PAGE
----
My rating: 5 of 5 stars
In 1979, Val McDermid has begun a new series with an investigating journalist, Allie Burns, as the protagonist.
Val McDermid definitely needs no introduction, hailed as the Queen of crime, she establishes her moniker with panache in her latest release. 1979 is no explosive thriller where the readers get a whiplash trying to make sense of the twists and turns that are woven thru the story. In fact, the mystery element in the story as to the identity of the murderer comes in about after almost 60% of the book is done but even then the author magically captures the attention of the reader with her layered story-telling of corruption and danger.
It is not an easy time in history, where the harsh winter and economical changes have already crippled a nation, and having worked as a journalist during the same year, Val McDermid captures the era in such an accurate fashion that the reader is made to acknowledge every step taken by Allie. It is also a time when women are given only the grunge work and it is also a time when coming out of the closet about your sexual preferences can mean the end of the world.
Allie partnering with her colleague Danny has to work for the stories that they can claim, so when a whiff of corruption lands in Danny lap via a passing comment by his brother, Danny seeks out the help of Allie to polish the story and give it that extra zing thus giving it maximum impact upon publication. Allie then returns the favor by pulling in Danny to go undercover among a group of dissidents who wants to nudge the ruling government and make a stand.
It is hard to say which part of the story I loved the best, the writing by the author absolutely magnificent, the scenes where the dissenters actually hatch a plan evokes such pity coz it was easily one of the most fluid piece of the writing by the author. All of them are sitting in a pub and cribbing about being unable to do anything and before they know it, one says something, the other adds to the fuel and just like that a terrorist plot is born. And that is exactly how most of these plans come about, the discontent that breeds to some kind of action for which a heavy consequence has to be paid.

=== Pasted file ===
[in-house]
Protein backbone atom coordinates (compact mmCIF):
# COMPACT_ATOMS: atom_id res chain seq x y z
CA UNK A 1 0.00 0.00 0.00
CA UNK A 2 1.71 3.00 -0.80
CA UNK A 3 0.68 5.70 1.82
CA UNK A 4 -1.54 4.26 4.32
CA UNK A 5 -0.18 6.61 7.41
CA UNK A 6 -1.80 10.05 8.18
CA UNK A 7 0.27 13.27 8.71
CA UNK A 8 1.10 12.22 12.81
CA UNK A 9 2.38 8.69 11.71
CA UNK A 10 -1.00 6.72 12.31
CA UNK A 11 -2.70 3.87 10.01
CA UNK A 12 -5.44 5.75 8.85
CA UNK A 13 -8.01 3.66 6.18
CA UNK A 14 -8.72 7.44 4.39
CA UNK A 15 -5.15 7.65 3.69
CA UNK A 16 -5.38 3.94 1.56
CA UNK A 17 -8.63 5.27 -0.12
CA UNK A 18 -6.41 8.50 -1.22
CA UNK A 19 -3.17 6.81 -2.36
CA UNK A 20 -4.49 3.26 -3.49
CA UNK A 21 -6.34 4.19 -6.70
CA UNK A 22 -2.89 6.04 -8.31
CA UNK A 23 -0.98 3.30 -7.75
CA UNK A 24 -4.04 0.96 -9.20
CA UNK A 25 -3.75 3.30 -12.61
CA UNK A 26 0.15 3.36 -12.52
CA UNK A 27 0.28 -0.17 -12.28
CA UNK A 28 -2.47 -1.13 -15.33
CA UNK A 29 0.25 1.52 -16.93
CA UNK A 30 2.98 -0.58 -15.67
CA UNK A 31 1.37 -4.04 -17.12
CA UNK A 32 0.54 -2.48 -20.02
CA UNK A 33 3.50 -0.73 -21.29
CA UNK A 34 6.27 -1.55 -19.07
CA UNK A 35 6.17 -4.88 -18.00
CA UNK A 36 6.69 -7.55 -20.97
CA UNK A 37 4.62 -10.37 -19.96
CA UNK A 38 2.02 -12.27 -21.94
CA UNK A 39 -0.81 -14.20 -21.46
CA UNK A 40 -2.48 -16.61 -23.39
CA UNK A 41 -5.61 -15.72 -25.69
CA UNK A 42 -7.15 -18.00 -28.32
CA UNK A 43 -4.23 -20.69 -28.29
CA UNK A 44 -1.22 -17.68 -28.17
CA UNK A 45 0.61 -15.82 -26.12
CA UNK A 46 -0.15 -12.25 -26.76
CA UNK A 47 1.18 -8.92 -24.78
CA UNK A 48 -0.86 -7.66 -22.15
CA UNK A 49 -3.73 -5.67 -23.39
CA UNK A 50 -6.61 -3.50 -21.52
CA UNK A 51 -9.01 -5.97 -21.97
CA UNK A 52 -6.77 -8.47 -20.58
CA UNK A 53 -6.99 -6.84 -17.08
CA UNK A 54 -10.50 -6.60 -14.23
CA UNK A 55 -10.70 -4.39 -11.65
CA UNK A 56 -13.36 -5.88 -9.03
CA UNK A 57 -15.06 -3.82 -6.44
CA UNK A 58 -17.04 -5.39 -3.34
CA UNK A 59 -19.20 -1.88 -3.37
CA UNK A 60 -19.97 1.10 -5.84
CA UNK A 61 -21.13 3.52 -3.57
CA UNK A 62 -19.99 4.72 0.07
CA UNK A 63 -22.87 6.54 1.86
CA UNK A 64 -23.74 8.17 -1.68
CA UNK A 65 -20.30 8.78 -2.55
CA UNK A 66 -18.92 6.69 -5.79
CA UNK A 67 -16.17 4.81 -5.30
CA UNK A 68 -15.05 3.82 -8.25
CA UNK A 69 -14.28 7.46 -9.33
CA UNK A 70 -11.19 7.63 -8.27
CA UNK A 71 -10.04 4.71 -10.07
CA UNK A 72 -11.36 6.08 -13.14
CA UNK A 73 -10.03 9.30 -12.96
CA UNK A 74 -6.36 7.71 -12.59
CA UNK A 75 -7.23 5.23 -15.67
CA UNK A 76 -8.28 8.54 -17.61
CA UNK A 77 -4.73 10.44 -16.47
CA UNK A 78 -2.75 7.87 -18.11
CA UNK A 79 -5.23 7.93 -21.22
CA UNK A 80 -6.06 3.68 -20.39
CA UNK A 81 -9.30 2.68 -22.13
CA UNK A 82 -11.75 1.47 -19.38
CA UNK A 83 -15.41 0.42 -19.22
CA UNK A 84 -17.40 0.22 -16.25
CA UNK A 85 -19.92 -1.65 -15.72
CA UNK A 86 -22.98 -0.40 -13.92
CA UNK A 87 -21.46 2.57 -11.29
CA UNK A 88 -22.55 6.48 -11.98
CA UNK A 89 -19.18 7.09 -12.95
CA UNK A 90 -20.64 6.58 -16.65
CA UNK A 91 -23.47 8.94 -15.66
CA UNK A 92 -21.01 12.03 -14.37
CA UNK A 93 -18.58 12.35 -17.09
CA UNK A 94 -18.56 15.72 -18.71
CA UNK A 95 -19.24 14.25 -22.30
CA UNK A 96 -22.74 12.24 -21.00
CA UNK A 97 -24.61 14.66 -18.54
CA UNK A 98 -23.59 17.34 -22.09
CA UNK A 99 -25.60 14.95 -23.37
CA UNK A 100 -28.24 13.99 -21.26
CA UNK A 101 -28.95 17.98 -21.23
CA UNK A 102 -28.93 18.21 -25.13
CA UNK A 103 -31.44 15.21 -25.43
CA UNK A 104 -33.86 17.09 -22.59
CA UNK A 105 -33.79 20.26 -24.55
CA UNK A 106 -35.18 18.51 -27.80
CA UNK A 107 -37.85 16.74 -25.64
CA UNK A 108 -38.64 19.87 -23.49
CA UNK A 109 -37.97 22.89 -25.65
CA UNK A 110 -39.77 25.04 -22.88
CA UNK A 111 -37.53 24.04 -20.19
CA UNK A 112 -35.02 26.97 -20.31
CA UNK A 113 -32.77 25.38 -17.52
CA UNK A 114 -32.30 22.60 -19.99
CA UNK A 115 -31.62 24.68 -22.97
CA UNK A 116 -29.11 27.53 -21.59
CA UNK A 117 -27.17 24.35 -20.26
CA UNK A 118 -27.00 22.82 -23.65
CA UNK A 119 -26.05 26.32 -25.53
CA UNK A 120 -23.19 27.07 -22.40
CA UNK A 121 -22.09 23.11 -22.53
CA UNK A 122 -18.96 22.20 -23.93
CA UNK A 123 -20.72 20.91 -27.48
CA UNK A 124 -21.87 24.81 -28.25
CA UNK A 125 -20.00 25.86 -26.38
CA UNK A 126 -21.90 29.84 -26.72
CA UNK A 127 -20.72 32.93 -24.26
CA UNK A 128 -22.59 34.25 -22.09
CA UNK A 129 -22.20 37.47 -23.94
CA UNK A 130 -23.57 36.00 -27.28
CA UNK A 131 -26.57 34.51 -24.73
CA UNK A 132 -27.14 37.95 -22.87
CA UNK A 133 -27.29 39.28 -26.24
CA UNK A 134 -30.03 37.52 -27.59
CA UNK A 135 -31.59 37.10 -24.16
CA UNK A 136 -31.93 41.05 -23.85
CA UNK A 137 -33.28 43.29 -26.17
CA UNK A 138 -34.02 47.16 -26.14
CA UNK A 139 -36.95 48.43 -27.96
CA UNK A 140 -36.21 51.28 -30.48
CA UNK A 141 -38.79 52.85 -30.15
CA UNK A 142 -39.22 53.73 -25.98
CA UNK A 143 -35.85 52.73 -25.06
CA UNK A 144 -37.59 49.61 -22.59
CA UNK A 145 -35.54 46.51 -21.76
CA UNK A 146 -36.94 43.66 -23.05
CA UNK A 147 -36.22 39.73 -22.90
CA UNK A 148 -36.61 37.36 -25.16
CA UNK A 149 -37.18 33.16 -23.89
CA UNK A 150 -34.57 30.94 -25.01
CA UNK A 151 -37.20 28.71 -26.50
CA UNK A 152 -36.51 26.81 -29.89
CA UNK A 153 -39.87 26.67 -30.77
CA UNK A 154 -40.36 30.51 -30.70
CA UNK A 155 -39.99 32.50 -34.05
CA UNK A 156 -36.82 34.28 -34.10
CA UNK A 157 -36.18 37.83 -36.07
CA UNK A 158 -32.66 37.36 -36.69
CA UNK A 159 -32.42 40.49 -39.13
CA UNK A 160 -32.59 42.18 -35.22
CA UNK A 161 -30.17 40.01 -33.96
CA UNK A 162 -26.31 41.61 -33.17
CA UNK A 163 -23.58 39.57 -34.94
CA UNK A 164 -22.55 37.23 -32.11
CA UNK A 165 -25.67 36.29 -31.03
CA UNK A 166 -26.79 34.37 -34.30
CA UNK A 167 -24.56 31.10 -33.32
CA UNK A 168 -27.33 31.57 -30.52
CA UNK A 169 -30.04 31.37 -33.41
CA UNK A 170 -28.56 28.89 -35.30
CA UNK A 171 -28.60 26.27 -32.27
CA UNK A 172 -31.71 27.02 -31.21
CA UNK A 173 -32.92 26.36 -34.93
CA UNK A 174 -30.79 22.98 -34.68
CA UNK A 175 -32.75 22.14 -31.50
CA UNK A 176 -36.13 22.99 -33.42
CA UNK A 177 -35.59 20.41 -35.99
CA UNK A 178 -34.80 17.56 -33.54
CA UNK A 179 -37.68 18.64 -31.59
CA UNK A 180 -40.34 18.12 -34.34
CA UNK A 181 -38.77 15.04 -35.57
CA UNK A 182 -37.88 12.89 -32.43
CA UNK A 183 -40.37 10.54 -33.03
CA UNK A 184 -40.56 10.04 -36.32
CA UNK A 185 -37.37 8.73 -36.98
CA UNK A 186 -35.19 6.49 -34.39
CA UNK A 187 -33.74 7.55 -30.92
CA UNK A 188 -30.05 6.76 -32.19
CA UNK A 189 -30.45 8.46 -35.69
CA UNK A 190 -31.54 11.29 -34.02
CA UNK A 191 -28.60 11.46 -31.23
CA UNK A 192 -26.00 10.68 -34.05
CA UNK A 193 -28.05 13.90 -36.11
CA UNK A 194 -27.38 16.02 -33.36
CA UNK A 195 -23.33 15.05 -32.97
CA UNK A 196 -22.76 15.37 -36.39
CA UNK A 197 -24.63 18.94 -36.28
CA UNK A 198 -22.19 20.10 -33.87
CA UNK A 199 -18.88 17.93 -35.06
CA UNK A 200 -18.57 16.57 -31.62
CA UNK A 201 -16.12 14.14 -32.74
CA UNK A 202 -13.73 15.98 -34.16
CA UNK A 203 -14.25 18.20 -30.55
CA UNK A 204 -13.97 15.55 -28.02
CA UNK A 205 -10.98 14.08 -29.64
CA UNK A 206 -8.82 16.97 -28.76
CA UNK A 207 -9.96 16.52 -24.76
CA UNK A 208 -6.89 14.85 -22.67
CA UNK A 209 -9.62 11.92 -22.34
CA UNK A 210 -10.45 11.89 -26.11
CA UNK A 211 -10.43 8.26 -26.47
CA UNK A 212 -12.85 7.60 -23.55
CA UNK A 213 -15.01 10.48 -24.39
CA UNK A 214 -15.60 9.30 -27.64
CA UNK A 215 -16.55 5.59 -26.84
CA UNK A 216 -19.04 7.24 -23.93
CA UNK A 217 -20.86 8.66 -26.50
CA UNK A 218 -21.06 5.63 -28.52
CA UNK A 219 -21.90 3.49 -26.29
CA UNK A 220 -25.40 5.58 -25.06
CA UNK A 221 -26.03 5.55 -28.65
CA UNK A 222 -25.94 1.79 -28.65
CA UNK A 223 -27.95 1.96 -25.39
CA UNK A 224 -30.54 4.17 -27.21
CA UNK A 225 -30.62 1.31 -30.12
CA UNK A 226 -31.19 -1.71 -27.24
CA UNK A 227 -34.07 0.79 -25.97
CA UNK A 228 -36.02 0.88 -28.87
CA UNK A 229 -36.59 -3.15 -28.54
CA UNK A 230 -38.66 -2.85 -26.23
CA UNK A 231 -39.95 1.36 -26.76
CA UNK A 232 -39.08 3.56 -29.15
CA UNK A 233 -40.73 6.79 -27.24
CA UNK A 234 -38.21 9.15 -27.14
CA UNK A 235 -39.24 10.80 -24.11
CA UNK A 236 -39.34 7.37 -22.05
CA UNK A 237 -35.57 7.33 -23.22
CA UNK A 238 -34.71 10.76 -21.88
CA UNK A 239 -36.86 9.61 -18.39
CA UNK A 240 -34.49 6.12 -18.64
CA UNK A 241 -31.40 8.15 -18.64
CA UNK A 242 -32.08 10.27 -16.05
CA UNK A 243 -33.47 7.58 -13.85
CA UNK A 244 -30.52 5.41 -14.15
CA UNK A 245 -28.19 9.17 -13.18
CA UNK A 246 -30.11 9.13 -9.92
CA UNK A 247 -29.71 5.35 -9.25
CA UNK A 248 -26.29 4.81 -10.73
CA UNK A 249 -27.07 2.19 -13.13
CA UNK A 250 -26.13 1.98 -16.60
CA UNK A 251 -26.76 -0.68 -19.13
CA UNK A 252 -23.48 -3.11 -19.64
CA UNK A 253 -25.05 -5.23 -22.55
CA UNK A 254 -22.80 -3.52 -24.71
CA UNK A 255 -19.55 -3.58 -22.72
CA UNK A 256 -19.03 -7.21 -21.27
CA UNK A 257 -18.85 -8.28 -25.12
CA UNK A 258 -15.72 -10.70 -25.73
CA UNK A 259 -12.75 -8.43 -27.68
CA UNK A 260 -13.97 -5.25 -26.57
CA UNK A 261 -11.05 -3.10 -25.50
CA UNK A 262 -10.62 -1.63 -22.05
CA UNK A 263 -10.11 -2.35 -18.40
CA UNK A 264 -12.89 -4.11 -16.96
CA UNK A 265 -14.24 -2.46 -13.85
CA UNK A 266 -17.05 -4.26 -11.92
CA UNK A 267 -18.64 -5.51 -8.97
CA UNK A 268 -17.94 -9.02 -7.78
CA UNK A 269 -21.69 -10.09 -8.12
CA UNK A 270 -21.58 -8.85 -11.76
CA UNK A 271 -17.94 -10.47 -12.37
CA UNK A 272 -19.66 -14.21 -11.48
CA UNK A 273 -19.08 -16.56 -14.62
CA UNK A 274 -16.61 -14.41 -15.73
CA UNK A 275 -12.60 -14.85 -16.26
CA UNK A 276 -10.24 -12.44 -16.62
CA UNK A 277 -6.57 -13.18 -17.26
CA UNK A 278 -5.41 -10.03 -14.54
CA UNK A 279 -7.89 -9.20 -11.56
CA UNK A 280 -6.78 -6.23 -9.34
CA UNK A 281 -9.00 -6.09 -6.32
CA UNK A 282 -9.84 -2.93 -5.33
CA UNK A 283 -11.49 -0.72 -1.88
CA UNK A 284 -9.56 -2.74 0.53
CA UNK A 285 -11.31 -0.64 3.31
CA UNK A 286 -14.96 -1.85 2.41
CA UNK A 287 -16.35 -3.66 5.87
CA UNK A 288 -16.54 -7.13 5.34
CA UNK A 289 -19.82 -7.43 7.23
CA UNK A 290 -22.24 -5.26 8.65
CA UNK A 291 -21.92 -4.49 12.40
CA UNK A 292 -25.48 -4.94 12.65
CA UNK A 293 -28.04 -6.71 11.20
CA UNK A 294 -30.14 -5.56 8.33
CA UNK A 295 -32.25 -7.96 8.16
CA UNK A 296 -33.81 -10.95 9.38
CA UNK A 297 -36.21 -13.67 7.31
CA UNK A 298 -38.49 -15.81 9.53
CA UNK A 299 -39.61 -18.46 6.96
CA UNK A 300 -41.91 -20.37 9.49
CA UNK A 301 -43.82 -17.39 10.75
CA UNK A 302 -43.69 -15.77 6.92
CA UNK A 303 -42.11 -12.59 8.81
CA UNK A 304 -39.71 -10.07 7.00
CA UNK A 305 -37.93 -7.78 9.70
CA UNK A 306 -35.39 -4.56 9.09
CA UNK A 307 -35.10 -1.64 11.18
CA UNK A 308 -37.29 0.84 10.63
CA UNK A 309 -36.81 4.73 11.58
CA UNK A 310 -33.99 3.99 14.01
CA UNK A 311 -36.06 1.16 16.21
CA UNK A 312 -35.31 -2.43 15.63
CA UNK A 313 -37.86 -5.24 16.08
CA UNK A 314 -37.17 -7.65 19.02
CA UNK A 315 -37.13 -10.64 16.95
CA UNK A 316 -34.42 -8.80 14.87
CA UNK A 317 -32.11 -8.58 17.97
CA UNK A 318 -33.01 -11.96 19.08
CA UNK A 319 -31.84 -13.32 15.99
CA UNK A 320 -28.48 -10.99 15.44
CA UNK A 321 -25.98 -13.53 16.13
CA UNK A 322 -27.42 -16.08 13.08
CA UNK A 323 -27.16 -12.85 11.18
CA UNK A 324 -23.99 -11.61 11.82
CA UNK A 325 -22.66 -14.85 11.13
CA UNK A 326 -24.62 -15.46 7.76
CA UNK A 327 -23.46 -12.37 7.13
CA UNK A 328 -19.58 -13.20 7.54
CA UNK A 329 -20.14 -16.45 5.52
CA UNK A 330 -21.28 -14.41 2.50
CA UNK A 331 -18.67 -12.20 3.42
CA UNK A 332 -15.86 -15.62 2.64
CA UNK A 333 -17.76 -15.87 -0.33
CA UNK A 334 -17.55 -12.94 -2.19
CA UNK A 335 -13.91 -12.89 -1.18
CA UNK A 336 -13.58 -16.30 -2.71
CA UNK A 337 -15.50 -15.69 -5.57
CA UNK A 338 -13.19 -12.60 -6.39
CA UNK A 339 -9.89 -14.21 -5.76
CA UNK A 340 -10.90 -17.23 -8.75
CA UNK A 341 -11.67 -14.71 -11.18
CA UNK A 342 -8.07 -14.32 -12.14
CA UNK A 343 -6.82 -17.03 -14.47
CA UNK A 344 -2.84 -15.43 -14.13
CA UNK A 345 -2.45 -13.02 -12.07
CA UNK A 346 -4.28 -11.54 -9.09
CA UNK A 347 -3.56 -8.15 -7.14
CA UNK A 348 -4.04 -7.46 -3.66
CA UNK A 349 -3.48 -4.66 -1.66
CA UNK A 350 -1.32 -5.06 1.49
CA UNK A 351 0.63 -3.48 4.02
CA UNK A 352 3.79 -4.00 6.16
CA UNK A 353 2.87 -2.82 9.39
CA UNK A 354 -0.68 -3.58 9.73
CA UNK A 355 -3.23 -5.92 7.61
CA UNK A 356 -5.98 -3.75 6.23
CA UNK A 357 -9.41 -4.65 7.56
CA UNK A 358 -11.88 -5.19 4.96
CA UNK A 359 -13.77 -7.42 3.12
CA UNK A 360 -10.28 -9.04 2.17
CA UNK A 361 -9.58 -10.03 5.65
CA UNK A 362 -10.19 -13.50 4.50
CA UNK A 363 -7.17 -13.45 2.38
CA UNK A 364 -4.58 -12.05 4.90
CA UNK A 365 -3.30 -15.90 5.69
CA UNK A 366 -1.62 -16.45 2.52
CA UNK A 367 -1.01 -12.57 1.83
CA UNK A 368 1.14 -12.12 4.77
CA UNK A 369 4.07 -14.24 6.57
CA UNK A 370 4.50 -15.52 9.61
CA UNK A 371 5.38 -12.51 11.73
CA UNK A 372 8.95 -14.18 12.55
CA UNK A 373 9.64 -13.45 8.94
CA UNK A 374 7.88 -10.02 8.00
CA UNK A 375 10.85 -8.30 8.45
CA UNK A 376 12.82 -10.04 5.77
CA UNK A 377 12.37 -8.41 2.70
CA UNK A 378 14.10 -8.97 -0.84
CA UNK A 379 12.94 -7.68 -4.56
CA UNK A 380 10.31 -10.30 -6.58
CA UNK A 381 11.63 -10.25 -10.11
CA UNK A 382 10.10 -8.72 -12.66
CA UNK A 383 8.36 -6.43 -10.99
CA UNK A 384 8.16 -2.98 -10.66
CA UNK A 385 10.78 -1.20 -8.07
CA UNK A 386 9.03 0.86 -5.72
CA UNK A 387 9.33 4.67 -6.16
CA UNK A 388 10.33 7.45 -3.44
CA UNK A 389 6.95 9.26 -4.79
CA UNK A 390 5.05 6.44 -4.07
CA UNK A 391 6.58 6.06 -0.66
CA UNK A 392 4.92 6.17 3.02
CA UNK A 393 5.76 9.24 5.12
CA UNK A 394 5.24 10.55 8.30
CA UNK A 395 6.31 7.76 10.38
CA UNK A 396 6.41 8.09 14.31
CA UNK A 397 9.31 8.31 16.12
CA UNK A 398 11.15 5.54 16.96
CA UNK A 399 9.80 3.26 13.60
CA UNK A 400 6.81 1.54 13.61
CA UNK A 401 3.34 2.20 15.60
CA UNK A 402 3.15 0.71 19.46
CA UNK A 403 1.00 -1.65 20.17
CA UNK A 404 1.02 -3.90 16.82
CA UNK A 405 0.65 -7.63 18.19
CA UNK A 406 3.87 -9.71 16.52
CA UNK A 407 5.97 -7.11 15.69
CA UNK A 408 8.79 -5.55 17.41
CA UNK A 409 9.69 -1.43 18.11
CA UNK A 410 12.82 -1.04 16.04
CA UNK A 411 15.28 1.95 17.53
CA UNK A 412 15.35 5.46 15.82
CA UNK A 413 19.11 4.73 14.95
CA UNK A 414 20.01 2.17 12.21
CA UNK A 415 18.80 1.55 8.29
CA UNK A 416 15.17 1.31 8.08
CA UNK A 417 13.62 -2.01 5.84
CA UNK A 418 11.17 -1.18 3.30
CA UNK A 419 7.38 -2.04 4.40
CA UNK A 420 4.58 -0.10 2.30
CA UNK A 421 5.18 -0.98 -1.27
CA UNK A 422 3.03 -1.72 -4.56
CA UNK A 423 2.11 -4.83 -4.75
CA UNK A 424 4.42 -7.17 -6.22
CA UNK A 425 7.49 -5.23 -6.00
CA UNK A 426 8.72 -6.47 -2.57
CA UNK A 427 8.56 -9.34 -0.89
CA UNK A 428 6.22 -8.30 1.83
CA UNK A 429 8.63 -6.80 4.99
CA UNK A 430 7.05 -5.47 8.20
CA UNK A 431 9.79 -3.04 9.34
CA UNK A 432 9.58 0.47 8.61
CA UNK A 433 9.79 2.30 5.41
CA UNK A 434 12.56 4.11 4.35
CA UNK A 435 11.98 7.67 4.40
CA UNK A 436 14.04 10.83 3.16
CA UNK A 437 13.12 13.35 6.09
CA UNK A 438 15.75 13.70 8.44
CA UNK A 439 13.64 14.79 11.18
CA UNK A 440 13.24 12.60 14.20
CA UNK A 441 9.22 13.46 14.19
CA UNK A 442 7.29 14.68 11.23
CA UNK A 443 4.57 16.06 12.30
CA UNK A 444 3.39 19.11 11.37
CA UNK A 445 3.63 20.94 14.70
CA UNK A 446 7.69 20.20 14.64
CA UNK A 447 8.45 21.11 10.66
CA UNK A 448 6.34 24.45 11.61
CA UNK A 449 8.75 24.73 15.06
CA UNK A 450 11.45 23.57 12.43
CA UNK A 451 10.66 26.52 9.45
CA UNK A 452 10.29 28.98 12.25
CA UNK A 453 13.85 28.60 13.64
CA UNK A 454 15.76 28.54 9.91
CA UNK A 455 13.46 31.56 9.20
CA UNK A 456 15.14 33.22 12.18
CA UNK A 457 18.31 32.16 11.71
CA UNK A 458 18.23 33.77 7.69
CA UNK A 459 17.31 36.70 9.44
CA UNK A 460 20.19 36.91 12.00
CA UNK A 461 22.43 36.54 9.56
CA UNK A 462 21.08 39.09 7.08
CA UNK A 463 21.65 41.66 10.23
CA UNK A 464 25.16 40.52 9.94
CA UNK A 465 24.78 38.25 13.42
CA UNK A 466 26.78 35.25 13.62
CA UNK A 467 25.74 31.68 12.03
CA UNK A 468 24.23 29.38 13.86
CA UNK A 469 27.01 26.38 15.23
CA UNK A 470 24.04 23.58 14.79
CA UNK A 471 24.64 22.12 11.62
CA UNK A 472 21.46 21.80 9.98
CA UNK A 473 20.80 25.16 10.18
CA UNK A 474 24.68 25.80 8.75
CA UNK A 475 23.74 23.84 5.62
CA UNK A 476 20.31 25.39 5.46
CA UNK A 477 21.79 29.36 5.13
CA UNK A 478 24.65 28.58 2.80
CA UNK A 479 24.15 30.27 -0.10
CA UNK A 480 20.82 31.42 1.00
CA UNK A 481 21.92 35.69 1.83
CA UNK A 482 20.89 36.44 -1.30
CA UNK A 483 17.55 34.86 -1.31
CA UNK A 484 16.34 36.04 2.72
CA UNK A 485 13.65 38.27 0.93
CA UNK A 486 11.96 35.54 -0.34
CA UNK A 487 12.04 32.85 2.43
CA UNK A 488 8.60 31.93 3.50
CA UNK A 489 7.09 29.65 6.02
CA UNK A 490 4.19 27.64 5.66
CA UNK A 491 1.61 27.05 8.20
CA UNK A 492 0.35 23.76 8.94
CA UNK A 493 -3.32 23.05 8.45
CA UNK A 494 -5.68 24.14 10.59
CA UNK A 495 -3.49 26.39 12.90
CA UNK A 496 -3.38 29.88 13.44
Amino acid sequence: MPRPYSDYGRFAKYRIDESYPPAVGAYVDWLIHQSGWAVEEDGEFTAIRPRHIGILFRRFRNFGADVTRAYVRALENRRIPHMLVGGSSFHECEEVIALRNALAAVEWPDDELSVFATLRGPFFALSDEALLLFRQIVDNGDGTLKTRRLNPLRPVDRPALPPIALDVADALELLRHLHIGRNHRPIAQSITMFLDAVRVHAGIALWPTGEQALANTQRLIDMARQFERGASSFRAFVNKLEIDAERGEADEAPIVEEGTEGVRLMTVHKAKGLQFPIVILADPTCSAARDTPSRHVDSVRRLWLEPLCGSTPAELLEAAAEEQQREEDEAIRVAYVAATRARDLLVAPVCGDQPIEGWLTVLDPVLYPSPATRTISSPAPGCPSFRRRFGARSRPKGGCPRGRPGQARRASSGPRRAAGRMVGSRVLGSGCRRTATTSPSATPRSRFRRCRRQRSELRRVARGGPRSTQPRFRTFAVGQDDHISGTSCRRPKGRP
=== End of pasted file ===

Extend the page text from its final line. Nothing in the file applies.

Val McDermid is at her best with 1979, Allie Burns a character I would love to follow thru all her investigations. If you are one who prefers a quick and gripping thriller, this may not work for you but for those of you who love solid and classical suspense stories, 1979 is a perfect choice.
Many thanks to Net Galley, Grove Atlantic, and the author for a chance to read and review this book. All opinions are expressed voluntarily.
Hailed as Britain’s Queen of Crime, Val McDermid’s award-winning, internationally bestselling novels have captivated readers for more than thirty years. Now, in 1979, she returns to the past with the story of Allie Burns, an investigative journalist whose stories lead her into world a corruption, terror, and murder.
The year started badly and only got worse–blizzards, strikes, power cuts, and political unrest were the norm. For journalist Allie Burns, however, someone else’s bad news was the unmistakable sound of opportunity knocking, and the year is ripe with possibilities. But Allie is a woman in a man’s world. Desperate to get away from the “women’s stories” the Glasgow desk keeps assigning her, she strikes up an alliance with wannabe investigative journalist Danny Sullivan. From the start, their stories create enemies. First an international tax fraud, then a potential Scottish terrorist group aiming to cause mayhem ahead of the impending devolution referendum. And then Danny is found murdered in his flat. For Allie, investigative journalism just got personal.
The first novel in McDermid’s newest series, 1979 is an atmospheric journey into the past with intriguing insight into the present, and the latest addition to McDermid’s crime pantheon.
This post contains affiliate links for products and services I recommend. If you make a purchase through those links, I may earn a small commission at no additional cost to you.